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The Glass Wall (1953)

About the Author

Stacks of archived footage
Former Director, UCLA Film & Television Archive

In addition to his long career in film archiving and curating, Jan-Christopher Horak has taught at universities around the world. His recent book, Saul Bass: Anatomy of Film Design (2014) was published by University Press of Kentucky.

"Archival Spaces" Blog - Ithaca College

There were a lot of interesting and rare films at this year’s Cinecon 55 at the Egyptian Theatre, Labor Day weekend in Hollywood. However, the film I was most keen on seeing was The Glass Wall (1953). It is the story of a Displaced Person, a survivor of Auschwitz and apparently a Communist prison in Hungary, who stows away on a ship to New York. He is told by American immigration officials (INS) that he can’t enter the United States and will be deported the next day, unless he can actually prove he’s a bone fide DP. He jumps ship and the chase begins. Co-written and produced by Ivan Tors, née Iván Törzs, a pre-World War II refugee from Hungary, this film noir is one of the few American films to directly address the refugee crisis before and after World War II. UCLA Film & Television Archive recently restored Voice in the Wind (1944) and I’ve written about So Ends Our Night (1941), two other American melodramas about refugees from Nazi Germany. Then there is Casablanca (1942), maybe the most famous refugee film of all.

The Glass Wall stars the Italian actor Vittorio Gassman as Peter Kaban, a young Hungarian refugee who spends much of the narrative trying to find an American soldier whose life he had saved when both were on the run in Nazi-occupied Europe, who could prove he is what he says he is. Peter remembers that Tom was a musician in Times Square, so much of the film takes place on location at night in and around Times Square. Brian Camp has written an excellent blog about all the Times Square theaters and marquees seen in the film, but my focus is more on the film’s attitudes towards immigration. In the course of his search of New York’s clubs and bars, Kaban meets a down and out young woman named Maggie (Gloria Grahame), and a stripper (Robin Raymond) and her Hungarian family, both of whom sympathize with his flight from the authorities. Meanwhile, Tom, who is a clarinetist, sees Peter’s picture in the paper and eventually contacts the INS to verify Peter’s story. The film climaxes at dawn atop the United Nations building in New York, where Maggie, Tom and an INS official have chased him. Moments before, Peter makes an impassioned plea in the empty chambers of the U.N. Human Rights Commission. This was the first and only Hollywood film given permission to shoot inside the United Nations until 2005.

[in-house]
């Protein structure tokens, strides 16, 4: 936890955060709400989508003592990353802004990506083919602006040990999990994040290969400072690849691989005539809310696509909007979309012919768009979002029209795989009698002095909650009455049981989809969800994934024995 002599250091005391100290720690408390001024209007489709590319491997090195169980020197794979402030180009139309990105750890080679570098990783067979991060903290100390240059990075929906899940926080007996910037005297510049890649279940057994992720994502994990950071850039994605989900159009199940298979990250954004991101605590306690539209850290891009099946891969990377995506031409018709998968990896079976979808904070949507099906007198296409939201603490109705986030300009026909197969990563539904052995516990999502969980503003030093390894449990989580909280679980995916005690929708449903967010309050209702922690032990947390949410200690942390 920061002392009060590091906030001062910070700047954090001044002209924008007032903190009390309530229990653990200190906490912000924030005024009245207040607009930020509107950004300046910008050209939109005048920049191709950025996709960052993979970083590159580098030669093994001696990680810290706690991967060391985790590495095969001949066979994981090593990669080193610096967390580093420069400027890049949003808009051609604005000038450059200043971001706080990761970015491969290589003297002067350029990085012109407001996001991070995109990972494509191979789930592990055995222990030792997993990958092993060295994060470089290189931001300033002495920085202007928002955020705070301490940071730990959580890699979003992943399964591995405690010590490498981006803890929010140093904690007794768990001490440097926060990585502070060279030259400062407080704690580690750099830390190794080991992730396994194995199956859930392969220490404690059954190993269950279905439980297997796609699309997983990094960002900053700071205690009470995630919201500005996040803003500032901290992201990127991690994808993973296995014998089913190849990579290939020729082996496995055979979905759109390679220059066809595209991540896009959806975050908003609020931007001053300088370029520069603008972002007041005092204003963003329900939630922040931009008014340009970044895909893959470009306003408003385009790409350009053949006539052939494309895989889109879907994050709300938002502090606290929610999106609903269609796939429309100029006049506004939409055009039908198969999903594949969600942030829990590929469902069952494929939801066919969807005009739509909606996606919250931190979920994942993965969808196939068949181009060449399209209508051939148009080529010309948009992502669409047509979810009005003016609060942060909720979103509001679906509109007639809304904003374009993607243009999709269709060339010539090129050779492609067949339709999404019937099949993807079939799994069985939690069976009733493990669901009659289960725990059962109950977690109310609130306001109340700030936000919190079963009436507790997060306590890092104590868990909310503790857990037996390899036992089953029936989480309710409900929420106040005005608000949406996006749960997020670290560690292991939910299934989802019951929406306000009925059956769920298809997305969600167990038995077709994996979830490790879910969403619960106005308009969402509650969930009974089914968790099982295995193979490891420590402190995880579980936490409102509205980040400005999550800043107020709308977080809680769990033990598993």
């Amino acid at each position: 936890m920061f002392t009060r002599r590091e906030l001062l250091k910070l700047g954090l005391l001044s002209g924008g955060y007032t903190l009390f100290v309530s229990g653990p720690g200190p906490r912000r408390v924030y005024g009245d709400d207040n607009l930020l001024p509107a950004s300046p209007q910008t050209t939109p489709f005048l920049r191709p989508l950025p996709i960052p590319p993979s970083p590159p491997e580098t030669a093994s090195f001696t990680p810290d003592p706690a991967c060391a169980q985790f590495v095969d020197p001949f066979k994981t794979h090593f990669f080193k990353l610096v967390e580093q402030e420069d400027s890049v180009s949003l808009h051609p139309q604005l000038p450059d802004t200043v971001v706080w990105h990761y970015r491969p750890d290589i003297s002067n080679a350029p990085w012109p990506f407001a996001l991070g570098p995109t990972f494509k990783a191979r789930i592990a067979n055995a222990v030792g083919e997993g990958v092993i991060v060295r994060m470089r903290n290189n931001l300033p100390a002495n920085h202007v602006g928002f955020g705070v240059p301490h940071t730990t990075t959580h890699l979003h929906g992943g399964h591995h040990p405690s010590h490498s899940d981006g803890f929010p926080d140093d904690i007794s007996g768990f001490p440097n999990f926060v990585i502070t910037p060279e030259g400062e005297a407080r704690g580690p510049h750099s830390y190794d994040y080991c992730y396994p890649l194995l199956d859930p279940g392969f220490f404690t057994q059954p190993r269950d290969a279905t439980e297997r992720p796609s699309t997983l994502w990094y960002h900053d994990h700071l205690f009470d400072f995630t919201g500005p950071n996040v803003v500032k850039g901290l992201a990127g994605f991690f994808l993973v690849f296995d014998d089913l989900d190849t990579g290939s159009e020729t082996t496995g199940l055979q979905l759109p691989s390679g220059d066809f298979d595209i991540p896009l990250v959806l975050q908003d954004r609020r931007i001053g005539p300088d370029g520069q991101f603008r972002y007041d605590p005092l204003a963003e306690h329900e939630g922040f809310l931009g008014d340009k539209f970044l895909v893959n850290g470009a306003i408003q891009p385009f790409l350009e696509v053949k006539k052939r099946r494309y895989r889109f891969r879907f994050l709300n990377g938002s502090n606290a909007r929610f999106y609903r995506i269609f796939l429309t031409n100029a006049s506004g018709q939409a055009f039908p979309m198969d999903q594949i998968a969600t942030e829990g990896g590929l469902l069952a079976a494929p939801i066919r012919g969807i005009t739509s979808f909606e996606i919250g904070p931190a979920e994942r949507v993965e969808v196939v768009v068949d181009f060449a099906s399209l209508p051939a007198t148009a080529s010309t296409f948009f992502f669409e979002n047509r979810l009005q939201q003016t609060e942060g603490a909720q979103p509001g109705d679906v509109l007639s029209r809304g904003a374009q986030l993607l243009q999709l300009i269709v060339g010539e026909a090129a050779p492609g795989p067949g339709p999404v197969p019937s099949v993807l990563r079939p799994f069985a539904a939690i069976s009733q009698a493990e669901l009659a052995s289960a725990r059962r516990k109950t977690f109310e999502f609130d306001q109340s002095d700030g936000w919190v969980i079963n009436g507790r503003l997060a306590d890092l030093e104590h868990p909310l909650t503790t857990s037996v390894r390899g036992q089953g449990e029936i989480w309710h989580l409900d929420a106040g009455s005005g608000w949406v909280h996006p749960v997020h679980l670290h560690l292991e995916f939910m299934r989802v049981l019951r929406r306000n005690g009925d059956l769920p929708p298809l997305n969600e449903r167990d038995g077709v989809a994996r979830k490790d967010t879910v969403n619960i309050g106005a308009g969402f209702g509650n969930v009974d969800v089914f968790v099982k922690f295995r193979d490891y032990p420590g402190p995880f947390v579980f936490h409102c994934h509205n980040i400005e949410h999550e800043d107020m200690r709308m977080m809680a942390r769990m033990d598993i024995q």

The chase narrative of The Glass Wall closely resembles that of numerous Hollywood anti-Nazi films made during World War II, like The Seventh Cross. In that film, Spencer Tracy plays an escapee from a Nazi concentration camp who is helped in his flight by anti-Nazi Germans, thus setting up a dichotomy between ordinary, democratically-minded citizens and the Fascist government. Ivan Tors has a trickier job, because while the INS is initially seen as a menace to freedom loving people, The Glass Wall couldn’t appear to be anti-government film, given this was the blacklist era. Tors solves the problem by having the INS official change his mind about Kaban, once he hears Tom’s story, but Kaban doesn’t learn that until the film’s climax, so he keeps running. The American government’s ambiguous role here was however richly deserved.

The Displaced Persons Acts of 1948 and 1950, passed by the U.S. Congress, allowed individuals to enter America who were victims of persecution by the Nazi government or who fled persecution and could not go back to their native country for fear of persecution, based on race, religion or political beliefs. Congress approved the legislation because hundreds of thousands of victims of Nazi terror had been stranded in Germany and Austria at the end of World War II, but the government had not always been so sympathetic. Before WWII, a strict quota system had been in place, which severely limited the immigration of Jewish refugees fleeing Nazi persecution. As David S. Wyman details in his book, Paper Walls: America and the Refugee Crisis, 1938-1941 (1985), anti-Semitic officials in the State Department guaranteed that even those limited quotas were never filled, thus sending untold numbers to their death in the camps. But the Displaced Persons Act specifically barred anti-Communist refugees from Eastern Europe, except Czechoslovakia, from entering the United States. Five months after The Glass Wall premiered in March 1953, Congress passed the Refugee Relief Act of 1953, which allowed for 45,000 Eastern Europeans to enter the U.S., while the Hungarian Revolution of 1956 forced Congress to accept another 30,000 Hungarians in the country.

Born in Budapest in 1916, Iván Törzs and his brother had entered the United States in July 1939, presumably on student visas, just days before World War II began. Tors had written a couple of plays before emigrating, but it wasn’t until after serving in O.S.S. during the war that Tors became a scriptwriter at MGM. He would become famous in Hollywood for both sci-fi films (The Magnetic Monster, Gog) and underwater animal films (Sea Hunt, Flipper), but this would be his one foray into overt political content that acknowledged his own status as a refugee. Given today’s politics of immigration, Cinecon could not have been more timely with their choice.

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Excellent article! Some of them I have never seen. Hopefully TCM will show them sometime!